Food culture in Athens revolves around the busy Central Market, or Varvakios Agora. Here, nut vendors vie with butchers and fishmongers for the attention of passersby. On the surrounding streets, you’ll find honey, cheese, and pastry specialists who offer a fantastic array of snacks that demonstrate the intricacies and complexities of Greek cuisine. Again, take the M1 Metro from the cruise port to Monastiraki; you’ll emerge within a few steps of the action.

Foodies and culture vultures interested in an authentic taste of Athenian life can join an Athens chef and food journalist for an in-depth and immersive walking tour with Context Travel. Called Beyond Feta, the tour traces the development and character of Athenian cooking from farm to fork. One of the stops, for instance, is Dyporto Wine Shop, in a basement beneath the markets of Monastiraki Square. The shop has been owned by the same family for more than four generations. They produce and serve a special Greek wine called retsina—a sweet white made with the resin of a local pine species. Greek president Karolos Papoulias reportedly stopped by unannounced last year for a meal with some aides, and current owner Dmitri will proudly show you a photo of himself with Francis Ford Coppola. After sampling some of the wine, you’ll get to try a traditional Greek lunch in the cool wine cellar.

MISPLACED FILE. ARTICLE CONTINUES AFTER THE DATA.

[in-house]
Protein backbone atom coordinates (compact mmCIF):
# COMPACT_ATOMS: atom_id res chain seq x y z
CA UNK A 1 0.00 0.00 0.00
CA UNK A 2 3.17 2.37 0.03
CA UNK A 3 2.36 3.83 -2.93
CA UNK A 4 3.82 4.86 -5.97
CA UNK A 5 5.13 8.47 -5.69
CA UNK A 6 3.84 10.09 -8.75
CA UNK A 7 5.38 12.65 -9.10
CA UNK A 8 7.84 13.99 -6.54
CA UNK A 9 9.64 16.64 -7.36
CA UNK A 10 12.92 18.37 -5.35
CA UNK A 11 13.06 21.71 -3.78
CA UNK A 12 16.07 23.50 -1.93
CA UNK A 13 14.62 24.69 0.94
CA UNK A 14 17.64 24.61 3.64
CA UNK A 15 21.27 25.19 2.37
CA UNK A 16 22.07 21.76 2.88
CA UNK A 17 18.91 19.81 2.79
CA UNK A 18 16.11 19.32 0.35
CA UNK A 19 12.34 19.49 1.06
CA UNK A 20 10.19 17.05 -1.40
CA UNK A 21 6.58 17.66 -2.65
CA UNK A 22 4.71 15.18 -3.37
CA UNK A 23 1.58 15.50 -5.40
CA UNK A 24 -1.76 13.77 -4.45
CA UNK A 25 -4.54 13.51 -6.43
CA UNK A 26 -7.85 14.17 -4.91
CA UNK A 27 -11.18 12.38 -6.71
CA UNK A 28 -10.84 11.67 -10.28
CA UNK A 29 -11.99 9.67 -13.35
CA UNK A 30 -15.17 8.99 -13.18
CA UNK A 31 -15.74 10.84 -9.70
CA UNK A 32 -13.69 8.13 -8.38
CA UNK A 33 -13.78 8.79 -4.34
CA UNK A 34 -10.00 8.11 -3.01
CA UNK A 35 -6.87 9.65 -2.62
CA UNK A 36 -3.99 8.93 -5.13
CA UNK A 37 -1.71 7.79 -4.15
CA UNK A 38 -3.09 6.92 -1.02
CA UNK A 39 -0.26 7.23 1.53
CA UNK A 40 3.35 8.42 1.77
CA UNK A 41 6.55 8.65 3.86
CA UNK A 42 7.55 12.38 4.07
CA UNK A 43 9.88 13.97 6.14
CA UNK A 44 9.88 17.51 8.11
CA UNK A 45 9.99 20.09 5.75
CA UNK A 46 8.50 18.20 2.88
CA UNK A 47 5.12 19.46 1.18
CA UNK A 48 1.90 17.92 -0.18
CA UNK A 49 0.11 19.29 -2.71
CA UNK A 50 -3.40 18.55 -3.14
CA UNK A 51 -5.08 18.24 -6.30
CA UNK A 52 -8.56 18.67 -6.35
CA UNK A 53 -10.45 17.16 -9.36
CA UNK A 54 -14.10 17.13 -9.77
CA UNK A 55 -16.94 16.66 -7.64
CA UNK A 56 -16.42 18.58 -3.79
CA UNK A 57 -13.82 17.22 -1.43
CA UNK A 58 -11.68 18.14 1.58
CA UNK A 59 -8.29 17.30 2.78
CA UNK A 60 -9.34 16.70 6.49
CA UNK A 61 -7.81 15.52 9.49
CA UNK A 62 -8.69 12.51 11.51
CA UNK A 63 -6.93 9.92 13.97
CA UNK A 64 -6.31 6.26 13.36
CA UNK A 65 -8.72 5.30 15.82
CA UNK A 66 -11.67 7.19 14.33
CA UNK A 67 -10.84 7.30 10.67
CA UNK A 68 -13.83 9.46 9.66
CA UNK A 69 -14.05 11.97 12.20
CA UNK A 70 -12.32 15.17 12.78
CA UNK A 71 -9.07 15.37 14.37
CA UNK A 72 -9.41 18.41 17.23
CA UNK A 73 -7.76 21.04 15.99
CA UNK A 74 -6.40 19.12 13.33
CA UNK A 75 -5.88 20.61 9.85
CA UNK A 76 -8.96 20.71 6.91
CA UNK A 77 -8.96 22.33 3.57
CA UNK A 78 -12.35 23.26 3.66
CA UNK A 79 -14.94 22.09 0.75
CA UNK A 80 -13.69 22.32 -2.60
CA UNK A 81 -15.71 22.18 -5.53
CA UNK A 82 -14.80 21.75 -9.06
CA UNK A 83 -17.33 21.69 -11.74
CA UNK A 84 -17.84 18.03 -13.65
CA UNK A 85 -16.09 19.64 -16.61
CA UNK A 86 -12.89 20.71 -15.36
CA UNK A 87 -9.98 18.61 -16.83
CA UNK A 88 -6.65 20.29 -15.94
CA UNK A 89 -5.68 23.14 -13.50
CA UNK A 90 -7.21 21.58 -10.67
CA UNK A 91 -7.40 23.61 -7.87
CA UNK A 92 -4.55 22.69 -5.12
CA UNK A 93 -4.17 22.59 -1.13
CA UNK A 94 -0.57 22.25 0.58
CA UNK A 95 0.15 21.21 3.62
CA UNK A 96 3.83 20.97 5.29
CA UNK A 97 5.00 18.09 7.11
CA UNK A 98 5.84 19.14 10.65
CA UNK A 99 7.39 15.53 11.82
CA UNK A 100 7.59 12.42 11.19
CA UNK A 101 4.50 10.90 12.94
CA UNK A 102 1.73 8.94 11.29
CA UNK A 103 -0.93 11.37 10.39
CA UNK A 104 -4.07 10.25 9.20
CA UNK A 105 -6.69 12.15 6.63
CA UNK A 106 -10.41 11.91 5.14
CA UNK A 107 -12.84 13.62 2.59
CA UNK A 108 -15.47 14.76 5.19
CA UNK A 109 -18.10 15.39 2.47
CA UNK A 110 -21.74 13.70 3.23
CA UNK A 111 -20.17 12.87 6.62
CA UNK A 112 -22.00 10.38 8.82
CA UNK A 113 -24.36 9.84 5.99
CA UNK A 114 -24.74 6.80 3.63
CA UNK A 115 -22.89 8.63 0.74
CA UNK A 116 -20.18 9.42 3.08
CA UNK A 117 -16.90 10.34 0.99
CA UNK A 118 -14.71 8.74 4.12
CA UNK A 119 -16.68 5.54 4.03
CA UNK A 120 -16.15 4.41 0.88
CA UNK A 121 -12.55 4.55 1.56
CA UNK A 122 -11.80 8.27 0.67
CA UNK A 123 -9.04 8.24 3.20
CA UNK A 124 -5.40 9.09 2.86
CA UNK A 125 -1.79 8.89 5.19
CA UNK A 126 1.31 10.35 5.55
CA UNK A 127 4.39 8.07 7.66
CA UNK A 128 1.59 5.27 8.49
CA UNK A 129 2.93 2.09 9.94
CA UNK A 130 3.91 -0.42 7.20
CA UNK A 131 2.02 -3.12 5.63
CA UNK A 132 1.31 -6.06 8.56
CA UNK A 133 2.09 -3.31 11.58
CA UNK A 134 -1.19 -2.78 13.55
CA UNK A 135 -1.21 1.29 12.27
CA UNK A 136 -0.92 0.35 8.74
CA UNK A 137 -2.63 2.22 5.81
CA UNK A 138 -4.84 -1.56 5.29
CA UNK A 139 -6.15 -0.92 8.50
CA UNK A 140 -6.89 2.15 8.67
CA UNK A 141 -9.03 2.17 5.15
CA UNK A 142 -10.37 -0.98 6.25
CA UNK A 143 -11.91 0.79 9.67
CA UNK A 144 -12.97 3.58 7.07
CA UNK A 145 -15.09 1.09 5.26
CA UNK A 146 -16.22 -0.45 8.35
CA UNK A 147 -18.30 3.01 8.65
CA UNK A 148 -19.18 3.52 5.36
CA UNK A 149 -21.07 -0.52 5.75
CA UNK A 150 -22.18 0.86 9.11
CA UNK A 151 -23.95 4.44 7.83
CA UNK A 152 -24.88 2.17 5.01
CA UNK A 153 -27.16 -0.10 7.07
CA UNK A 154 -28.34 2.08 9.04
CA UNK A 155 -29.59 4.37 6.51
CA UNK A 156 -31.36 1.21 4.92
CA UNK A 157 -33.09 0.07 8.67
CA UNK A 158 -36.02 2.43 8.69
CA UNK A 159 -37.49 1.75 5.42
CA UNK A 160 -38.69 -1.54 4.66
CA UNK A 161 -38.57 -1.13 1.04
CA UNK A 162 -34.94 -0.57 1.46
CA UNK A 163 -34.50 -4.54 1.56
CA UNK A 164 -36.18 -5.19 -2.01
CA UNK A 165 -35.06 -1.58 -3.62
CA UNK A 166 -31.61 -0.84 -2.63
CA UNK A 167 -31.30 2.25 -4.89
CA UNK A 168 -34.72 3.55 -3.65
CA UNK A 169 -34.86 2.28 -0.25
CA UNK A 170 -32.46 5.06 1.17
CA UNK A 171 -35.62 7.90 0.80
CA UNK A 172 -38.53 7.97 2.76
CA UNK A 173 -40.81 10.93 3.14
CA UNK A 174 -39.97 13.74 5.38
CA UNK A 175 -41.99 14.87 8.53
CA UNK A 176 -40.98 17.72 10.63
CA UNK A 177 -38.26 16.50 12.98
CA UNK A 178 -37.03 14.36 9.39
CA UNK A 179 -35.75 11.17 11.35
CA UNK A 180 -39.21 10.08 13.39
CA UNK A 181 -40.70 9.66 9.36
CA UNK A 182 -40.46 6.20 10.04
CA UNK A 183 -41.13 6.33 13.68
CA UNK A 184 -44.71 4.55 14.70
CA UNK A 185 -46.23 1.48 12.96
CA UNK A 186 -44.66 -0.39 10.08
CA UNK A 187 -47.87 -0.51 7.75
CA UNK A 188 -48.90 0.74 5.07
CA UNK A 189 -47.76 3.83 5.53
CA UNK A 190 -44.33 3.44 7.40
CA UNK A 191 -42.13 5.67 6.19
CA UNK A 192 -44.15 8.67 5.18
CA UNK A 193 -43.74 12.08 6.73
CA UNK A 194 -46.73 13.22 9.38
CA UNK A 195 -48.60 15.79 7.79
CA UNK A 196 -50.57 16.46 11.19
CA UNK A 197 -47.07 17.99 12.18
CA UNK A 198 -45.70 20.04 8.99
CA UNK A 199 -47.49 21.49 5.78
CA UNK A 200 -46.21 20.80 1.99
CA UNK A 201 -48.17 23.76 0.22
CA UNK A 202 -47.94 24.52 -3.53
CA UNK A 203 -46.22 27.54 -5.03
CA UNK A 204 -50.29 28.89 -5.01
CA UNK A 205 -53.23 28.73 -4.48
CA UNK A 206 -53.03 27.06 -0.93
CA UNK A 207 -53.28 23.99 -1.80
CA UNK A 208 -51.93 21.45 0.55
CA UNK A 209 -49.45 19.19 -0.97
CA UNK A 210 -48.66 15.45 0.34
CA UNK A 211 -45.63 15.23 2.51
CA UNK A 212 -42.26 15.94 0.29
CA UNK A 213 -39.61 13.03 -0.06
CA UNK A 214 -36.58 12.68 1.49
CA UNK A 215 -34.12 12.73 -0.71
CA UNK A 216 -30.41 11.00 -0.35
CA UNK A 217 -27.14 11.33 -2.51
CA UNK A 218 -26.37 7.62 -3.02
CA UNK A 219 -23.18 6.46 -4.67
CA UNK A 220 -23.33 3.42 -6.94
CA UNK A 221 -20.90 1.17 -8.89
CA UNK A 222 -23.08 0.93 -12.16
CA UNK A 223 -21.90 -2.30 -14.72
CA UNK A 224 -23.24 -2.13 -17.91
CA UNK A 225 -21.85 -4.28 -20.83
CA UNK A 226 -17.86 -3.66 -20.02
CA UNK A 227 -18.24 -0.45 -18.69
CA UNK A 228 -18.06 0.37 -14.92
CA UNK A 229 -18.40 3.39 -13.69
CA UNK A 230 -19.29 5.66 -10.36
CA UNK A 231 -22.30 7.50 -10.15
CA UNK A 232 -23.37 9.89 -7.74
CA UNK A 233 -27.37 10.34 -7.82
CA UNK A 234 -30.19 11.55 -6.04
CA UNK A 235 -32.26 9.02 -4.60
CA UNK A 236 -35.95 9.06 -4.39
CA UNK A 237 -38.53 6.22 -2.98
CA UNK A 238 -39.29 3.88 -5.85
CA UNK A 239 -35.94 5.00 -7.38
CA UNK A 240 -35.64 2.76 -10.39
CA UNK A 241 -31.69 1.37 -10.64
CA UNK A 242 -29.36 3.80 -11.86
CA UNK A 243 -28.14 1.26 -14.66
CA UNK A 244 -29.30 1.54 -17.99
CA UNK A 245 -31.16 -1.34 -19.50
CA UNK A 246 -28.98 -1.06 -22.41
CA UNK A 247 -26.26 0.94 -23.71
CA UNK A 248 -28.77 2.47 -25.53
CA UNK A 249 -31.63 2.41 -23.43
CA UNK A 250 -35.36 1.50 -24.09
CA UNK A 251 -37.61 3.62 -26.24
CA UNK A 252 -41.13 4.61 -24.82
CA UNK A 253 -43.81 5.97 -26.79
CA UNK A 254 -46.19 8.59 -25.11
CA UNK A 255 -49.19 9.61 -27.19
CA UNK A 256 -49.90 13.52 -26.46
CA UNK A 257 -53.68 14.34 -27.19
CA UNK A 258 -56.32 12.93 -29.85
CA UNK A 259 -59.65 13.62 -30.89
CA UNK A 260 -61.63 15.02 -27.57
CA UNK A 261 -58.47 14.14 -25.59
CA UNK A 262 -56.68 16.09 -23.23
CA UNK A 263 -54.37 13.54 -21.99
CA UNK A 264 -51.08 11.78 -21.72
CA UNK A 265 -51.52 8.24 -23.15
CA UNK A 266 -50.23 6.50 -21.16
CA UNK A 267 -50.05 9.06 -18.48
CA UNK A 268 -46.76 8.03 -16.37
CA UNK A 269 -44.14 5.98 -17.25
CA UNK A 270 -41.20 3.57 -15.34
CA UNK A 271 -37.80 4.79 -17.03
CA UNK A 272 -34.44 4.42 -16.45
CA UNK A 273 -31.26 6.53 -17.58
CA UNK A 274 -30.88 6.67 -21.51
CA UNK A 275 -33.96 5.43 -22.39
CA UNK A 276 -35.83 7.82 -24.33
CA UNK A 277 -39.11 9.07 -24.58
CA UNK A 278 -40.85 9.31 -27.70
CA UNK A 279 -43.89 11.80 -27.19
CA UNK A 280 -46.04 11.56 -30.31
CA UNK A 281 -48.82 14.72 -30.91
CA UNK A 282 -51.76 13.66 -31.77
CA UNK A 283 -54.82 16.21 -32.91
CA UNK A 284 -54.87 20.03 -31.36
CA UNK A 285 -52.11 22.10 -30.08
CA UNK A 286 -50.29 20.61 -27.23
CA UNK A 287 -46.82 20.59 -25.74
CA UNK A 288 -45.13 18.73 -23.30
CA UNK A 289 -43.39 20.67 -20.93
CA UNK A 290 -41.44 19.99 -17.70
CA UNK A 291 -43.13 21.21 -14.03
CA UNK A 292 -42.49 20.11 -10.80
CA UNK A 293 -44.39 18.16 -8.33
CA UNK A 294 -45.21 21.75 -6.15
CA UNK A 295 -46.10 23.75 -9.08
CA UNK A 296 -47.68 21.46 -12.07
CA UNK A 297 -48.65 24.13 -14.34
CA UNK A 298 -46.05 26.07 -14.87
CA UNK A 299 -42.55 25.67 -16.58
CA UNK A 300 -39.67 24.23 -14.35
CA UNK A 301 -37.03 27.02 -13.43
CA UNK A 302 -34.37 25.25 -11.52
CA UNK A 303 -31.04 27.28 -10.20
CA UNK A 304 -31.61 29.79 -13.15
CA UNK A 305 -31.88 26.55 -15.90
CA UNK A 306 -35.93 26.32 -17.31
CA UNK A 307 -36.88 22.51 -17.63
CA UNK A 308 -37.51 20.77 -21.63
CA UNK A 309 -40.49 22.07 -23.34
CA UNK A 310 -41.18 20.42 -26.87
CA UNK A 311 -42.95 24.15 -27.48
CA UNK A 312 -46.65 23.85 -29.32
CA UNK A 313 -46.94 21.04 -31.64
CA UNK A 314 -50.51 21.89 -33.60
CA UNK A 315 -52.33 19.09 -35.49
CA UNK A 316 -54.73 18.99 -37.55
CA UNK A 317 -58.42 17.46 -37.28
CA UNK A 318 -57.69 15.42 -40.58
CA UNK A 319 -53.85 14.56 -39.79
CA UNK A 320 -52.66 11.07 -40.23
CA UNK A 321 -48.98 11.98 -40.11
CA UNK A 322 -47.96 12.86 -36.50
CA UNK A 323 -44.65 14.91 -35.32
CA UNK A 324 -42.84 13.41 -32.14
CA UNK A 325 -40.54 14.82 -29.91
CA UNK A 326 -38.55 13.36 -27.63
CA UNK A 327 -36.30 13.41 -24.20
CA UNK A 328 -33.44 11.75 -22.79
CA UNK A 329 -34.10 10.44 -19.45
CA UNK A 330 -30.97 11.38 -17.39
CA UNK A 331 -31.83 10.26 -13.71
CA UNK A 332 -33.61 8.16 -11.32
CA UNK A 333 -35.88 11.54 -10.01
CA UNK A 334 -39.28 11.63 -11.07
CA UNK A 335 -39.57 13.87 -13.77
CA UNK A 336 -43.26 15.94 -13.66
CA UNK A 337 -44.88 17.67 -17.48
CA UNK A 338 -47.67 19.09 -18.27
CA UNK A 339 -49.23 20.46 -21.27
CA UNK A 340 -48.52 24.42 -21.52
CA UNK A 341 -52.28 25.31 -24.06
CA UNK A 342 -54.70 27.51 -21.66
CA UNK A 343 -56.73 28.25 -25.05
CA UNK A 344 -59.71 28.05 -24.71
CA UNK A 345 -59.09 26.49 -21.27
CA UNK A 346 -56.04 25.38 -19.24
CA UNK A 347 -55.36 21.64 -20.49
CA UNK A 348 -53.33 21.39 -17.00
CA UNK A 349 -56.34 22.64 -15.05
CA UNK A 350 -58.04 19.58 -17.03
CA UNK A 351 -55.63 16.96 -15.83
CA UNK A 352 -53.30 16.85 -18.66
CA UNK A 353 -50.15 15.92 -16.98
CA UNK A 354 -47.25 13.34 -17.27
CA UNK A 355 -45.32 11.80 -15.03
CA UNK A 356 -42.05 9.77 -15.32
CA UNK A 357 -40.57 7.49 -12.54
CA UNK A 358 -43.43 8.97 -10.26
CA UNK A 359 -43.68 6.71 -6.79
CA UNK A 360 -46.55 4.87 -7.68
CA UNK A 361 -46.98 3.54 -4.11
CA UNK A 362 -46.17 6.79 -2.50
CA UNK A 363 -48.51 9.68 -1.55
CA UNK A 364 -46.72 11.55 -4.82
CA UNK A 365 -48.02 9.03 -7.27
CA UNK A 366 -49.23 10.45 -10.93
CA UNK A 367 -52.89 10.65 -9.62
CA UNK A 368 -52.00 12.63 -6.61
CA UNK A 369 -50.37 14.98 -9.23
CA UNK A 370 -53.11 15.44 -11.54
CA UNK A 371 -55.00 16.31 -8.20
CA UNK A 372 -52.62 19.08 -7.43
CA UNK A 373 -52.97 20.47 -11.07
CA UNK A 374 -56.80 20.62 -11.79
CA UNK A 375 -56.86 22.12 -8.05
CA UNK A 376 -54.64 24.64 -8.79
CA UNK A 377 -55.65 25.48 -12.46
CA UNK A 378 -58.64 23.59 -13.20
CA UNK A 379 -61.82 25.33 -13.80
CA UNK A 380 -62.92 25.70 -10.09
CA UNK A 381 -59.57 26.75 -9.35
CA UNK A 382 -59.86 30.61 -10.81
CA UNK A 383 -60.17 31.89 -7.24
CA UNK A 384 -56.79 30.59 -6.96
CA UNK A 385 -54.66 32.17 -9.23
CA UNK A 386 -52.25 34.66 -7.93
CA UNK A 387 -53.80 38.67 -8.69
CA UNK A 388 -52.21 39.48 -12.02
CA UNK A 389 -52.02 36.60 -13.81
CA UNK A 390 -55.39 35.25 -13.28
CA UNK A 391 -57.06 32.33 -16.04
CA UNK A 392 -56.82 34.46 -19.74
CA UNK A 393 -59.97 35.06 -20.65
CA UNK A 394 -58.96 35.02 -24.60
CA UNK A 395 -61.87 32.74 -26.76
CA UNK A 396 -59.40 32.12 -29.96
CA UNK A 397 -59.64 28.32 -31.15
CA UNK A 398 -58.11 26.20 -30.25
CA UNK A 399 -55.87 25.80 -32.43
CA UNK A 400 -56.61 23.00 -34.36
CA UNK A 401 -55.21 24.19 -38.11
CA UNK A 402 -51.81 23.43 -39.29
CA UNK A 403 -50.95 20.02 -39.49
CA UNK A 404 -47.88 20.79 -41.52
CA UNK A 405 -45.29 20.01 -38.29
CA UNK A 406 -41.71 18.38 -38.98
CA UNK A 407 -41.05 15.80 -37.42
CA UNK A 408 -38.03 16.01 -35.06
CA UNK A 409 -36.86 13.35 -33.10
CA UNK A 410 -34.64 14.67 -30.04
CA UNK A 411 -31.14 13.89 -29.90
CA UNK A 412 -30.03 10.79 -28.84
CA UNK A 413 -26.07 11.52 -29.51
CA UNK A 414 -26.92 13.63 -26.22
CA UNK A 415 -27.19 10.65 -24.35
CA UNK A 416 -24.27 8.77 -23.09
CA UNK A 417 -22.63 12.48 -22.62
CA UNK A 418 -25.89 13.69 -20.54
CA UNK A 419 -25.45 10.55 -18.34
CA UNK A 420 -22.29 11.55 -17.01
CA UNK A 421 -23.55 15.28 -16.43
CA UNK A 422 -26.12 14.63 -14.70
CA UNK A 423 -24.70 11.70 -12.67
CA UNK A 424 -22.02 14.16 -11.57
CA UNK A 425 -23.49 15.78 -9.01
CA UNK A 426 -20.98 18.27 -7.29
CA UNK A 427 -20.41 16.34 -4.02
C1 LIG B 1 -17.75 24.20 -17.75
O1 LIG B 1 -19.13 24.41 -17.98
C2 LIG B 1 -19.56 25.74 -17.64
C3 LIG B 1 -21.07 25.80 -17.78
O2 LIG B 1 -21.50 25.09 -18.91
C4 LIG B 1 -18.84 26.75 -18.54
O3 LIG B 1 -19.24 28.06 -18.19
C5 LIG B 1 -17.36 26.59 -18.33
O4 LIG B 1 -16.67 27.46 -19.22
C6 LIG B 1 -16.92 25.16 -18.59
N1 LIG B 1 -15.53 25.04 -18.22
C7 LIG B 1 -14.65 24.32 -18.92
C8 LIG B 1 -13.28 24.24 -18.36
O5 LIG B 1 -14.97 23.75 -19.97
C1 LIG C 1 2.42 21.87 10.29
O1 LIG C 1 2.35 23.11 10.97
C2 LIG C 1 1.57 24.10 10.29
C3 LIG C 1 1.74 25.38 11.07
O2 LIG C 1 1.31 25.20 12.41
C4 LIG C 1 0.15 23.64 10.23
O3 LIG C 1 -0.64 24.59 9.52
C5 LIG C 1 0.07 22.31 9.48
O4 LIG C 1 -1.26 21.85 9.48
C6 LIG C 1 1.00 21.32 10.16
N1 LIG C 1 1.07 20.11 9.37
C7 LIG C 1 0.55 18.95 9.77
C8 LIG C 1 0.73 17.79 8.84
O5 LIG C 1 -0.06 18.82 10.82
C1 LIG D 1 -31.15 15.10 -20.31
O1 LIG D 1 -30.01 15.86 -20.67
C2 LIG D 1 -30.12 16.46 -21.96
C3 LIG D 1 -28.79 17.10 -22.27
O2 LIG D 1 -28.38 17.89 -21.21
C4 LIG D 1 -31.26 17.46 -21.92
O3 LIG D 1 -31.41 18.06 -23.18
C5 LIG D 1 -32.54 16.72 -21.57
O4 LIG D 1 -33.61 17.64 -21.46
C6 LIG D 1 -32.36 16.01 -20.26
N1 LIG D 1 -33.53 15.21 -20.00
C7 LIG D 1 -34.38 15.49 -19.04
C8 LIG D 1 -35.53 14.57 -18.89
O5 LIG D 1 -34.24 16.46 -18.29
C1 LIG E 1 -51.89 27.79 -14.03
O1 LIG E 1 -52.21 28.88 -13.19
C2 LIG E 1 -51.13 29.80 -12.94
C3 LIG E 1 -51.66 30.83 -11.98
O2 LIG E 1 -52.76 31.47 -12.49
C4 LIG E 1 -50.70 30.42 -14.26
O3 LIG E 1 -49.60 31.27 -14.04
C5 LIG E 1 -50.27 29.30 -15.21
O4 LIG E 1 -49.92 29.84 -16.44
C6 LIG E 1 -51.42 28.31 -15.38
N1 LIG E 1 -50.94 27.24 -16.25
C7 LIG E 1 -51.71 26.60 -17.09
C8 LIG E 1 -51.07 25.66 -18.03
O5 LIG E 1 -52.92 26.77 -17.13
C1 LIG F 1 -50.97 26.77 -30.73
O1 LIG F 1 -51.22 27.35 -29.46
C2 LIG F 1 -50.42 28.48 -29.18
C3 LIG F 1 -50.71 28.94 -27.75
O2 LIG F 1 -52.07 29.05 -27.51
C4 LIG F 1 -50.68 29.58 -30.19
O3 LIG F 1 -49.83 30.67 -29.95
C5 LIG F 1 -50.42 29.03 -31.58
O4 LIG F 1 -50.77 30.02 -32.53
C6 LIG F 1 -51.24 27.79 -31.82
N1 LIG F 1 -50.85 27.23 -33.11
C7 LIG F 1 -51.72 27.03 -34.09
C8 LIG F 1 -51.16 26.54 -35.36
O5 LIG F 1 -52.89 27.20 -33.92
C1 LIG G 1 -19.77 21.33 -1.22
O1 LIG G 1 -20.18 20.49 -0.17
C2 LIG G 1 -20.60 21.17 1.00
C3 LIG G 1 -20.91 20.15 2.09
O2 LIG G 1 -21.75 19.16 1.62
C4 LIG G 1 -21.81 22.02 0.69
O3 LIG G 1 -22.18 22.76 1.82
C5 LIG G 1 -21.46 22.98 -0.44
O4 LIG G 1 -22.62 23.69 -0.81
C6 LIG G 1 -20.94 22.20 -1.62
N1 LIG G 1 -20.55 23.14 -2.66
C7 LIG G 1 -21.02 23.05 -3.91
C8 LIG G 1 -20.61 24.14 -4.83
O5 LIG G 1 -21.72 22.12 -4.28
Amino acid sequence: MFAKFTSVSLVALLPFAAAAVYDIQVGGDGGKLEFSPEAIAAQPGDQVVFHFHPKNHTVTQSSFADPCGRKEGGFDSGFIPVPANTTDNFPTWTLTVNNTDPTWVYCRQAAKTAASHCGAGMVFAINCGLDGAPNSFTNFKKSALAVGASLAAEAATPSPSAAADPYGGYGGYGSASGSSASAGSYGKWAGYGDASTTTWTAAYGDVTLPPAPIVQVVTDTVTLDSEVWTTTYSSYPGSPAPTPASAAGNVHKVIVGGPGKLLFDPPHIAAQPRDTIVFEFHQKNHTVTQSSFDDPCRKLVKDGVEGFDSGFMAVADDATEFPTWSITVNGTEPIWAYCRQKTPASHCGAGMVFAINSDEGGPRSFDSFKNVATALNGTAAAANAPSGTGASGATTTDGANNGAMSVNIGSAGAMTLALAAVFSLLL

After the tour, you’ll likely still have time to explore the charming streets of Plaka (see above) before heading back to the port (allow one hour for your return). And don’t worry about getting lost: the Acropolis is always looming above as a way to orient yourself.